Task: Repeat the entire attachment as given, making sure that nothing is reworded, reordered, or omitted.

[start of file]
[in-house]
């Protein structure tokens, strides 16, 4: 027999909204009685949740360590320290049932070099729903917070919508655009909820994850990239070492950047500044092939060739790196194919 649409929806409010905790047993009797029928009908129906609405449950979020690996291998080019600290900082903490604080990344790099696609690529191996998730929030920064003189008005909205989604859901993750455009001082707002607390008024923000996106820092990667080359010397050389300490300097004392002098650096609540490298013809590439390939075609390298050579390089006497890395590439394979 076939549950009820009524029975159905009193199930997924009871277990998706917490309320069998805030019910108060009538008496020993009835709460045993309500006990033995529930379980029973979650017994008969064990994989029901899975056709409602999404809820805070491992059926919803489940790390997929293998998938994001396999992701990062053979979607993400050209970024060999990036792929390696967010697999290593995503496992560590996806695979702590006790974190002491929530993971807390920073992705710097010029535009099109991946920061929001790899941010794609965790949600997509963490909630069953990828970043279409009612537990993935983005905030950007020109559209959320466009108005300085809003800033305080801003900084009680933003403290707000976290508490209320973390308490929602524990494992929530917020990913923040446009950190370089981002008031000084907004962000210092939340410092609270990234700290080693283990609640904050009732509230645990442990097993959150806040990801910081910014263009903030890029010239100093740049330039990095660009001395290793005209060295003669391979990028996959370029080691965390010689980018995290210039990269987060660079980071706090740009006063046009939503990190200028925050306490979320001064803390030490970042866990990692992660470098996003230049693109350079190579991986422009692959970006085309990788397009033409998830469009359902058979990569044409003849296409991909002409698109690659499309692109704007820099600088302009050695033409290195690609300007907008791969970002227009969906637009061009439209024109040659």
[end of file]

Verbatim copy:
[in-house]
């Protein structure tokens, strides 16, 4: 027999909204009685949740360590320290049932070099729903917070919508655009909820994850990239070492950047500044092939060739790196194919 649409929806409010905790047993009797029928009908129906609405449950979020690996291998080019600290900082903490604080990344790099696609690529191996998730929030920064003189008005909205989604859901993750455009001082707002607390008024923000996106820092990667080359010397050389300490300097004392002098650096609540490298013809590439390939075609390298050579390089006497890395590439394979 076939549950009820009524029975159905009193199930997924009871277990998706917490309320069998805030019910108060009538008496020993009835709460045993309500006990033995529930379980029973979650017994008969064990994989029901899975056709409602999404809820805070491992059926919803489940790390997929293998998938994001396999992701990062053979979607993400050209970024060999990036792929390696967010697999290593995503496992560590996806695979702590006790974190002491929530993971807390920073992705710097010029535009099109991946920061929001790899941010794609965790949600997509963490909630069953990828970043279409009612537990993935983005905030950007020109559209959320466009108005300085809003800033305080801003900084009680933003403290707000976290508490209320973390308490929602524990494992929530917020990913923040446009950190370089981002008031000084907004962000210092939340410092609270990234700290080693283990609640904050009732509230645990442990097993959150806040990801910081910014263009903030890029010239100093740049330039990095660009001395290793005209060295003669391979990028996959370029080691965390010689980018995290210039990269987060660079980071706090740009006063046009939503990190200028925050306490979320001064803390030490970042866990990692992660470098996003230049693109350079190579991986422009692959970006085309990788397009033409998830469009359902058979990569044409003849296409991909002409698109690659499309692109704007820099600088302009050695033409290195690609300007907008791969970002227009969906637009061009439209024109040659």